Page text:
At its core, Discord is like Slack for gamers. Kids use Discord to chat with one another while playing games. And they need to chat so much because these days, video games are highly social. Whether it’s Fortnite or Minecraft, they are often playing with other online gamers in a virtual world. Since there’s no fixed script or predetermined ending, players need to coordinate their strategy. Skype and TeamSpeak try to fill that need, but don’t work as well as Discord.
And the need to communicate among online gamers only keeps growing. Every kid seems to be on Roblox these days. It’s sort of like Minecraft. Except Roblox is also a playground for anyone to design new games too. You don’t need to be a coder to create. There are numerous free courses available. Kids as young as eight or nine can master its simple code editor.
Roblox developers make money through in-game purchase of virtual items. Now think about this. Not too long ago, it still took a professional coder to build games like Candy Crush or Farmville. What Roblox has done is to make things so easy that a pre-teen can enjoy their own invention. And wherever there’s a community of inventors, there’s the need to communicate.
The gaming industry is hardly the only place you are seeing the shifting focus from obsessing over end-consumers to serving independent creators. Substack is helping individual writers to get paid. It doesn’t sell readers’ information to advertisers. It lets writers to charge a subscription fee of their own readers. NFTs promise to help musicians get a decent payday in the age of online music streaming.
The shifting focus of the internet
One exception is online food delivery. Small restaurants are getting killed by Uber Eats, Door Dash, and Deliveroo. Clearly, the current setup is hardly sustainable. There’s no path toward profitability for all parties, including the platforms themselves. This industry is screaming for help.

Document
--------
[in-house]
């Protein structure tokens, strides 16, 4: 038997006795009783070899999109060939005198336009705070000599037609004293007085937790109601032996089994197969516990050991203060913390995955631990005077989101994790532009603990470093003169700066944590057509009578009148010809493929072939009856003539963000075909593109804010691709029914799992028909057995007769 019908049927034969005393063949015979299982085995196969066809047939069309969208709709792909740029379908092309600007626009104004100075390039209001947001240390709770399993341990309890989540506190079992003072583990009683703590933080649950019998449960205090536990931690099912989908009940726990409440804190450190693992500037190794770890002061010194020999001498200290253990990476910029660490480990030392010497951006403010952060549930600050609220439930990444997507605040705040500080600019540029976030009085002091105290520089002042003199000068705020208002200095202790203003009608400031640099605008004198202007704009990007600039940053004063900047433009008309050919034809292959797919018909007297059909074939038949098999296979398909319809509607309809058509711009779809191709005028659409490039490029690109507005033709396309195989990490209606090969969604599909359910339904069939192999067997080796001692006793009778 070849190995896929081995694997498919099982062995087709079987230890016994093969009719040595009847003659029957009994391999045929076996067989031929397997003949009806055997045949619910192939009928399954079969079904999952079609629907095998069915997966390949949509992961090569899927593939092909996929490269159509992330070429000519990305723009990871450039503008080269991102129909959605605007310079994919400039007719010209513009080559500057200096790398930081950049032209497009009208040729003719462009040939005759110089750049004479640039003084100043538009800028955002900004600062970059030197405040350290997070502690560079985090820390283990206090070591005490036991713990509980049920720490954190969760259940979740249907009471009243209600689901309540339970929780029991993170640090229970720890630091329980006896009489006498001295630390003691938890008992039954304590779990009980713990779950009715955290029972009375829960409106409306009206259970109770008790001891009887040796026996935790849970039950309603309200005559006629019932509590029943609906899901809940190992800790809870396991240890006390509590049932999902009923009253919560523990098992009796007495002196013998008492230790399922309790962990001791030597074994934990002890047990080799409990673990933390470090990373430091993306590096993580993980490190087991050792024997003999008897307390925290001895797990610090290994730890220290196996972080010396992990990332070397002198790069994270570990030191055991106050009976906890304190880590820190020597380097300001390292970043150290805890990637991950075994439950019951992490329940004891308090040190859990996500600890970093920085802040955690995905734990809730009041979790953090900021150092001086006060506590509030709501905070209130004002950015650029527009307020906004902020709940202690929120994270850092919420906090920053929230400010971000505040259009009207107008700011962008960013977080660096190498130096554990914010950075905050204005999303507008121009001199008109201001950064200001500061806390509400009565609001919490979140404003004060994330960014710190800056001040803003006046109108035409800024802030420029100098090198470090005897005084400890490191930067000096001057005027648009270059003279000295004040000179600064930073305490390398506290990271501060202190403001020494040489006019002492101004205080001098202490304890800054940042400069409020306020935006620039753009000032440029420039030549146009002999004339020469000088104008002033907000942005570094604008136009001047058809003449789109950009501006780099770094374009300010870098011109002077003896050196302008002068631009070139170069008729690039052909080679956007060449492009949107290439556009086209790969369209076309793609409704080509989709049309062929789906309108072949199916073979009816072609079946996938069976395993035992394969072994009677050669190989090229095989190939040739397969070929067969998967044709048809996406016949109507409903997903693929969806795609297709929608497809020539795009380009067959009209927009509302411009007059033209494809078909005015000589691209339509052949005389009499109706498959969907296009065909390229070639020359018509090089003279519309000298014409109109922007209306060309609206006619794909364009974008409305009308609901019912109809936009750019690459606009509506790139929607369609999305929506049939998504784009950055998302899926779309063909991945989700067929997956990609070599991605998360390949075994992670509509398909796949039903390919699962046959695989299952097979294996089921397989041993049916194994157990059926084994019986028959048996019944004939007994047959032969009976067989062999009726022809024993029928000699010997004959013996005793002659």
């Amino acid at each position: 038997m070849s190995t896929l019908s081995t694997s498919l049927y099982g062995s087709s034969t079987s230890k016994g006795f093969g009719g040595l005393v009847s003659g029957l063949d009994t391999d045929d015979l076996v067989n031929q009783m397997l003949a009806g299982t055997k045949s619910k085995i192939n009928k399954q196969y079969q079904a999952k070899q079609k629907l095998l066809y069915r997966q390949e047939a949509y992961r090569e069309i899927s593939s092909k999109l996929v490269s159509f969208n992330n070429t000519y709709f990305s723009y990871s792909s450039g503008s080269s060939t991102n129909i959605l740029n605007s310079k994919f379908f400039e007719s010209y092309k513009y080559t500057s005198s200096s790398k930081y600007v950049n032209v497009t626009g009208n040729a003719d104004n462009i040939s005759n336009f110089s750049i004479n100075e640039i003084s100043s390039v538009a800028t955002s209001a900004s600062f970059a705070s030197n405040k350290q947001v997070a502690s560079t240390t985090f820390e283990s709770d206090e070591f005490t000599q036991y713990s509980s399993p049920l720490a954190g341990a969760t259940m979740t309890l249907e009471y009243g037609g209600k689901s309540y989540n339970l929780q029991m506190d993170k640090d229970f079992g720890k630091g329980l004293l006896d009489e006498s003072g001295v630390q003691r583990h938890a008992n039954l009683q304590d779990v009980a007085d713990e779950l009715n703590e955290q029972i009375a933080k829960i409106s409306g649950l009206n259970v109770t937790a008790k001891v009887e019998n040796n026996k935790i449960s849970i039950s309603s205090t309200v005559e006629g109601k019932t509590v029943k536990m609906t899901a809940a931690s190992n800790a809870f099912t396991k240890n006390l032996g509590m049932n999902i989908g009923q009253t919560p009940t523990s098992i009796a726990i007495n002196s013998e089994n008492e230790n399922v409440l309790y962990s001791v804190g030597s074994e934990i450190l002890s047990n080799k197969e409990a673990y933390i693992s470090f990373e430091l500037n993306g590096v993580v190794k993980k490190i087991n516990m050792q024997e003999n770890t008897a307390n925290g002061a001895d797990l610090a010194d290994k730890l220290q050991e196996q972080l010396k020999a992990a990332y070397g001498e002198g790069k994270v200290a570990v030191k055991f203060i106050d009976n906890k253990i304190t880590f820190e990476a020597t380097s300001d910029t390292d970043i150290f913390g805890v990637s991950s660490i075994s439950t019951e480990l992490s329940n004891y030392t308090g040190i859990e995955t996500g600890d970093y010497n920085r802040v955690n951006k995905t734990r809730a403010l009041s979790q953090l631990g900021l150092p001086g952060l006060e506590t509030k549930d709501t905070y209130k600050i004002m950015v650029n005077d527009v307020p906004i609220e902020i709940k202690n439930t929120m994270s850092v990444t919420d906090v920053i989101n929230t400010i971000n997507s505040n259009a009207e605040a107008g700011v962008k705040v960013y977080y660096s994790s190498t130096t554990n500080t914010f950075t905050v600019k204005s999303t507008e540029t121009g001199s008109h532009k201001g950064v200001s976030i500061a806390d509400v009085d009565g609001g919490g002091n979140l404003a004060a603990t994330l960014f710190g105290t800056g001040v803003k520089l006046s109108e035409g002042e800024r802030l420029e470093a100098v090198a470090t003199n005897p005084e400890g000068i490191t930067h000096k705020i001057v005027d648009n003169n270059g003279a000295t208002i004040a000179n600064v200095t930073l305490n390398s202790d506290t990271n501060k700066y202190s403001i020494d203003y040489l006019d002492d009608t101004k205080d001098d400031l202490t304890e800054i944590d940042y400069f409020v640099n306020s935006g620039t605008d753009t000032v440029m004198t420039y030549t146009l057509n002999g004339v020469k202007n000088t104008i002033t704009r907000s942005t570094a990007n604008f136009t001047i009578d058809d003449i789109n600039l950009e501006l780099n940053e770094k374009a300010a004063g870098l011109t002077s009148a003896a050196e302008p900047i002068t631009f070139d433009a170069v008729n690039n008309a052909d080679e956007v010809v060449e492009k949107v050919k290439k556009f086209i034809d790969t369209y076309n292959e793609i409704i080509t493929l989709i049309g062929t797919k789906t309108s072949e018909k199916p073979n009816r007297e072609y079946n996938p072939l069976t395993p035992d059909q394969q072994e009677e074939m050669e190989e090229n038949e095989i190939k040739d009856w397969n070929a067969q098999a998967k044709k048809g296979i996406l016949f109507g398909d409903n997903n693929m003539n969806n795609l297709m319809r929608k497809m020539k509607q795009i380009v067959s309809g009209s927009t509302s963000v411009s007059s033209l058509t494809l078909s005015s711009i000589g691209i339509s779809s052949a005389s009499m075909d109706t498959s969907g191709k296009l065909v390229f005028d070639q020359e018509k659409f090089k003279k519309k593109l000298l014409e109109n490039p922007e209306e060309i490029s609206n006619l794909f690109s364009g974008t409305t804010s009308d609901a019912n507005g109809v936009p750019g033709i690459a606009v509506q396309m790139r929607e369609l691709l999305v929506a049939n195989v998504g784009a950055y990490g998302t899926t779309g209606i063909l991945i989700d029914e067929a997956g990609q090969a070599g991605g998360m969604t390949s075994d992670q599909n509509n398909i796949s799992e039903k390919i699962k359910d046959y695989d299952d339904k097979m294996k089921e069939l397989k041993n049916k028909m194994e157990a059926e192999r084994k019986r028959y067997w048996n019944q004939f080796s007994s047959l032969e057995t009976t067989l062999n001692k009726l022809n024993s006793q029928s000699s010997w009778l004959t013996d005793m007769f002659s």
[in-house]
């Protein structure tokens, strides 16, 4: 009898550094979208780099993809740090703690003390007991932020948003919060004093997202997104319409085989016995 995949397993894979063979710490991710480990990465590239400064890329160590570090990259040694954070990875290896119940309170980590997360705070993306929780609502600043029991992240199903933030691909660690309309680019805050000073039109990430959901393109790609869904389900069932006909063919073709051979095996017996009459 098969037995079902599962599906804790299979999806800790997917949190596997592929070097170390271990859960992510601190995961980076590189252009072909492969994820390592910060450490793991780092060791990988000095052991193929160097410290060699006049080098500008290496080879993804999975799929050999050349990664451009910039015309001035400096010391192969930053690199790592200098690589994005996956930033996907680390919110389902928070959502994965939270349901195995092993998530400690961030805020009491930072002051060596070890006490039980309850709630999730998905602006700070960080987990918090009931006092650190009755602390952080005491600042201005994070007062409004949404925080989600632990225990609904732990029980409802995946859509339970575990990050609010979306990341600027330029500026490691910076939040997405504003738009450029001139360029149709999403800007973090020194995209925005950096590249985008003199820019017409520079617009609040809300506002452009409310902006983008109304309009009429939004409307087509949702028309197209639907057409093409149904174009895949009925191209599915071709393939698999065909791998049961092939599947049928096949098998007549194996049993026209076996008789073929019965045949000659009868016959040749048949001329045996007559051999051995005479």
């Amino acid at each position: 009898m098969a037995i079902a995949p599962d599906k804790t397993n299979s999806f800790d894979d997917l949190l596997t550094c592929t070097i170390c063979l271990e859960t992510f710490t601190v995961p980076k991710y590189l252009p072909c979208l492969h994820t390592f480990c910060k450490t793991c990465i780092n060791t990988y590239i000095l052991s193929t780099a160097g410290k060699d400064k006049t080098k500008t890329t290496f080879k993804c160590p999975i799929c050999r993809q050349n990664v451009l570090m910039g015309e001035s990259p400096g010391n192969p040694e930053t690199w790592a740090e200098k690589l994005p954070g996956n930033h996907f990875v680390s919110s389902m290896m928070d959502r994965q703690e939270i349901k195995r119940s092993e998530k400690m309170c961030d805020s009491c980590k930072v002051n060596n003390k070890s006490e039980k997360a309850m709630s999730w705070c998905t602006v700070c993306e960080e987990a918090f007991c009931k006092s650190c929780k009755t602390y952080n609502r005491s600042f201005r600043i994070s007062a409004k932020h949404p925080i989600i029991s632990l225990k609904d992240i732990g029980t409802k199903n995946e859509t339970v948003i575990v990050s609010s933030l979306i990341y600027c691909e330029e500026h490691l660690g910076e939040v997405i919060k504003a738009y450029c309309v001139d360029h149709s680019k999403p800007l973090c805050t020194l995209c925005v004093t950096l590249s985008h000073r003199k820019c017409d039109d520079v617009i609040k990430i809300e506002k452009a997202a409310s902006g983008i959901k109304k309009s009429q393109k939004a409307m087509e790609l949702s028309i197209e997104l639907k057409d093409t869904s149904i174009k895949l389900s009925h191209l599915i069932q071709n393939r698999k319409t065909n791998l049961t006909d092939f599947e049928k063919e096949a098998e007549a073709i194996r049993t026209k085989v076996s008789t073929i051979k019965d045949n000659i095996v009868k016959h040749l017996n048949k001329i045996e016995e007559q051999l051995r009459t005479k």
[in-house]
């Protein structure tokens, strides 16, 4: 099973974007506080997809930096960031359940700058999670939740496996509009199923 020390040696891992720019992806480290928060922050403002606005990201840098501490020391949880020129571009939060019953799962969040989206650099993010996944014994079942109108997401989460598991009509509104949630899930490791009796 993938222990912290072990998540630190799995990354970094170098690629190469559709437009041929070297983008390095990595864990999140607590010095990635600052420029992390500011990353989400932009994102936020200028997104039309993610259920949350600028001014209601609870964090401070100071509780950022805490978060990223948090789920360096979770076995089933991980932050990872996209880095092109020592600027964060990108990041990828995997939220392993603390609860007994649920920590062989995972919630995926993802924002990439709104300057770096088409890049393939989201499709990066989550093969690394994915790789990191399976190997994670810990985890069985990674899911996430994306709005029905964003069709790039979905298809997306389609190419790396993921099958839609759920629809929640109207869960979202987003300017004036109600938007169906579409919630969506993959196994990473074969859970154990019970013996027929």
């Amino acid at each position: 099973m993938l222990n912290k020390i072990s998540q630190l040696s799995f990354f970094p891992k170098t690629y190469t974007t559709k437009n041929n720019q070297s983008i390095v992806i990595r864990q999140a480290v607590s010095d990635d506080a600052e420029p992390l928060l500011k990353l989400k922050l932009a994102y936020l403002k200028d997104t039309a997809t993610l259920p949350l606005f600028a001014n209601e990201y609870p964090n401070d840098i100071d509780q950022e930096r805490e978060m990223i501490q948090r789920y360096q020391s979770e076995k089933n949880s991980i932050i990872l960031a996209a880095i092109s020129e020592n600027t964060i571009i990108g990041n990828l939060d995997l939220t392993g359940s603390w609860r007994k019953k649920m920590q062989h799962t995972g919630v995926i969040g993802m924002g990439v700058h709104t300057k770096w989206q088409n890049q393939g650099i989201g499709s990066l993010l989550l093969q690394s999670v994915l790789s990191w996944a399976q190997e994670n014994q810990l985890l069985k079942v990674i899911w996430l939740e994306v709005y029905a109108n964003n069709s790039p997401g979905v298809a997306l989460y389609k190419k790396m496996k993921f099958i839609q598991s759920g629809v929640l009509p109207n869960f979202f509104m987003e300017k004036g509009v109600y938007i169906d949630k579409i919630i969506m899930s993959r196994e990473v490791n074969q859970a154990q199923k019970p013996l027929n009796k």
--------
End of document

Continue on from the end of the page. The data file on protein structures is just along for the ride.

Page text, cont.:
Not the First, Nor the Last Chat App Acquisition by Microsoft
Microsoft didn’t decide to buy Discord for the immediate financial payback, obviously. It would be too expensive to justify such reasoning. But buying it lets Microsoft have a glimpse of what gamers and inventors are playing and working on. Discord has a growing list of more than 140 million monthly active users that includes thousands of top YouTubers. Microsoft wants to own that community. It needs to understand what games are trending, and what features people can’t stop talking about.
This real-time data can then guide Xbox development, all the way to everything AR—augmented reality. Microsoft doesn’t have to fly blind when innovating anymore.
In that context, $10 billion to buy a chance to cement the leading position in gaming is not just cheap. For Microsoft, it’s a steal.
P.S., What’s been your gaming experience? Or that of your children or friends? To what extent we should compensate content creators, freelancers, and small merchants? Have you seen something working for the little guys? Join the discussion. We’d love to hear your thoughts.
This article is co-authored with Angelo Boutalikakis, a research associate at the LEAP Readiness Project.